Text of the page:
- Vitamin C rich foods — lemon, grapefruit, potatoes, tomatoes, and oranges
- Folate-rich foods — green vegetables, brown rice, fortified bread and breakfast cereals
Putting them all together, we have compiled a couple of diet plans that could work for your teenager.
Healthy eating for teenagers
The teenage years are a time of rapid growth and development, so a healthy balanced diet is particularly important. Healthy, active young people can have large appetites. If you’re a teenager, it’s important to eat well-balanced meals, rather than too many snacks that are high in fat, sugar or salt.
What to eat
You should eat a healthy balanced diet that matches your energy needs. This should be made up of the five main food groups of the Eatwell guide:
- fruit and vegetables
- potatoes, bread, rice, pasta and other starchy carbohydrates
- beans, pulses, fish, eggs and other proteins
- dairy and alternatives
- oils and spreads
Further information and tips are available at:
- The Eatwell guide and resources(external link opens in a new window / tab)
Fruit and vegetables
All age groups are encouraged to eat five portions of fruit and vegetables every day. Research shows that five portions a day can help prevent heart disease and some types of cancer. Fruit and vegetables are also full of vitamins, minerals and fibre and are low in fat.
A portion is about 80g. Examples of a portion include:
- one medium-sized piece of fruit, such as an apple, orange, banana or pear
- two small fruits, such as kiwi, satsuma or plums
- one large slice of pineapple or melon
- one tablespoon of dried fruit
- three heaped tablespoons of fresh or frozen vegetables
- one glass (roughly 150ml) of fresh fruit juice or a smoothie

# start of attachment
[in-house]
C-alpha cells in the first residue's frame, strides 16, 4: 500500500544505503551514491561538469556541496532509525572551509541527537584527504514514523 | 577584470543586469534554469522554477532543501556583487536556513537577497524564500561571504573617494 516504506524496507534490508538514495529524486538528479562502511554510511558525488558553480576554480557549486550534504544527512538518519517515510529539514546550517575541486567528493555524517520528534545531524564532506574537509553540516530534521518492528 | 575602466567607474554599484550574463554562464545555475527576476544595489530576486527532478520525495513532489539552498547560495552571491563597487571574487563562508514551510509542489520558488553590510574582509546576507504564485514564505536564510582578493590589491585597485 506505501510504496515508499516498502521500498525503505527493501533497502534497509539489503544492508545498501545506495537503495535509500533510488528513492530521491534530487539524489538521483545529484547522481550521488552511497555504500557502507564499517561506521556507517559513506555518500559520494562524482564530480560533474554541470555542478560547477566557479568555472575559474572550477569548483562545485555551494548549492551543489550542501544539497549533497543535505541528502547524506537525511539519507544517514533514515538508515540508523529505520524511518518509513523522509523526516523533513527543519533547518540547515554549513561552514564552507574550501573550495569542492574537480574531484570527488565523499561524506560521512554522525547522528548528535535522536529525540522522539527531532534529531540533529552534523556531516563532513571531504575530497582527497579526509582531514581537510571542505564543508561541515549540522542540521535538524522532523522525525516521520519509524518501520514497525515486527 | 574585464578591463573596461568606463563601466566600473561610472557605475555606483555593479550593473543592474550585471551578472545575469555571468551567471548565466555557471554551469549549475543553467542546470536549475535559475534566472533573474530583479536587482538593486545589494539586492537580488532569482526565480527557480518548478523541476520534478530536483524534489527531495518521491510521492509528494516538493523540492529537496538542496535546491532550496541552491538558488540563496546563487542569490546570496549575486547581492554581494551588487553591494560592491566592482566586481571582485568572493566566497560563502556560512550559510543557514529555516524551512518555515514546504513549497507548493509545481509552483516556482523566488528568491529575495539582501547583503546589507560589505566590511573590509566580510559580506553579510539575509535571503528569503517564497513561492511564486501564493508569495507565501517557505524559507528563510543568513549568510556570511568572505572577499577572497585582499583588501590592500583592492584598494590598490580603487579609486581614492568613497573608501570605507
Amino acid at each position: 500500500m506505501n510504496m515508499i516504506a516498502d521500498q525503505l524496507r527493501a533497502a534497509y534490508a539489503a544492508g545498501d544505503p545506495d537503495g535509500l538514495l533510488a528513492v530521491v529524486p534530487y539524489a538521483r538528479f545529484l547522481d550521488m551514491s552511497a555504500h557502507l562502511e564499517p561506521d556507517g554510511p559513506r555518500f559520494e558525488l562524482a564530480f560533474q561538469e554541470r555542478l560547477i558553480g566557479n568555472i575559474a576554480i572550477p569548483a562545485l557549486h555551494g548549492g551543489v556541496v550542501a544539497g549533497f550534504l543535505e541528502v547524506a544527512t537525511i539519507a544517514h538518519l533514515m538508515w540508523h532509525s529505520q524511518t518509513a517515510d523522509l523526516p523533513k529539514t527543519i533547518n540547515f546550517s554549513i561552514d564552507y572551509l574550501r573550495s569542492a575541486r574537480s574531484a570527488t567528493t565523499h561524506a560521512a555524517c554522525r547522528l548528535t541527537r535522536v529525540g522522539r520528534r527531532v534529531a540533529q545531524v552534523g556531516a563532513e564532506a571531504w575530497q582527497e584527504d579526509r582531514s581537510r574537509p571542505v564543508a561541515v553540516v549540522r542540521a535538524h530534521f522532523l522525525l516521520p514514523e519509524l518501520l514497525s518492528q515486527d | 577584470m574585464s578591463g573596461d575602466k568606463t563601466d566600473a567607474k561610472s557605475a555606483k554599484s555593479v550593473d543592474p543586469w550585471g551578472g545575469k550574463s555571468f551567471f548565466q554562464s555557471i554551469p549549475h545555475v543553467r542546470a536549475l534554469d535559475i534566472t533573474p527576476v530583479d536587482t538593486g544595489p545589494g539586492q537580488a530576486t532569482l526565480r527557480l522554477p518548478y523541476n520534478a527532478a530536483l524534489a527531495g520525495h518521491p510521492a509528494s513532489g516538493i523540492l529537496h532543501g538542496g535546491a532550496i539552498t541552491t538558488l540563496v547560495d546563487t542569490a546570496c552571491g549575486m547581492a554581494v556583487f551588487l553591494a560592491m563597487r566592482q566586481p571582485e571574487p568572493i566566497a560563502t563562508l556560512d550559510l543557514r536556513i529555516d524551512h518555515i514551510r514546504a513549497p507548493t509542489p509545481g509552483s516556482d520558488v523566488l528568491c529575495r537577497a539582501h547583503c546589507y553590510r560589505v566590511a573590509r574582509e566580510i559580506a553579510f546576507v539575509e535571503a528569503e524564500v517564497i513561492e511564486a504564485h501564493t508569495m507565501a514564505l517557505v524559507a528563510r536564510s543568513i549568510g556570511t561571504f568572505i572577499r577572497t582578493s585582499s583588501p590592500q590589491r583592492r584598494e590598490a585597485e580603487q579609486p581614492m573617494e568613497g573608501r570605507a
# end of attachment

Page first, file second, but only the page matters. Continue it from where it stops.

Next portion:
Dried fruit and fruit juices or smoothies can each be counted as only one portion a day, however much you have. Both dried fruit and juices should be taken with a meal as the high sugar content can be damaging to teeth.
Potatoes, bread, rice, pasta and other starchy carbohydrates
Starchy foods such as bread, rice, potatoes and pasta are a good source of energy, fibre and B vitamins and should be used as the basis for meals. Choose higher-fibre, wholegrain varieties such as whole wheat pasta, brown rice, or by leaving the skin on potatoes.
Wholegrain food contains more fibre than white or refined starchy food, and often more of other nutrients. We also digest wholegrain food more slowly and can help us feel full for longer. They also help prevent constipation, protect against some cancers and reduce the risk of heart disease.
Starchy foods are also low in fat, though the butter or creamy sauces that are often added to them can have a higher fat content.
Beans, pulses, fish, eggs and other proteins
Beans, peas and lentils are good alternatives to meat because they’re naturally very low in fat, and they’re high in fibre, protein, vitamins and minerals.
Other vegetable-based sources of protein include:
- tofu/bean curd
- textured vegetable protein – a manufactured soy product
- mycoprotein – a fungal protein
These are widely available in most major supermarkets.
Eggs are a convenient alternative to meat and are extremely versatile. They can be scrambled, boiled, poached or made into an omelette.
Young people are recommended to eat two portions of fish a week, one of which should be oily. Oily fish, such as salmon, mackerel and pilchards contain lots of omega 3 fatty acids and are good for heart health. Fresh, frozen and tinned fish are all good options to choose.
Meat is a good source of protein, vitamin B12 and iron. A diet rich in iron will help prevent iron deficiency anaemia which is a common condition in teenage girls. Processed meats and chicken products should be limited as they are high in fat and salt and lower in iron.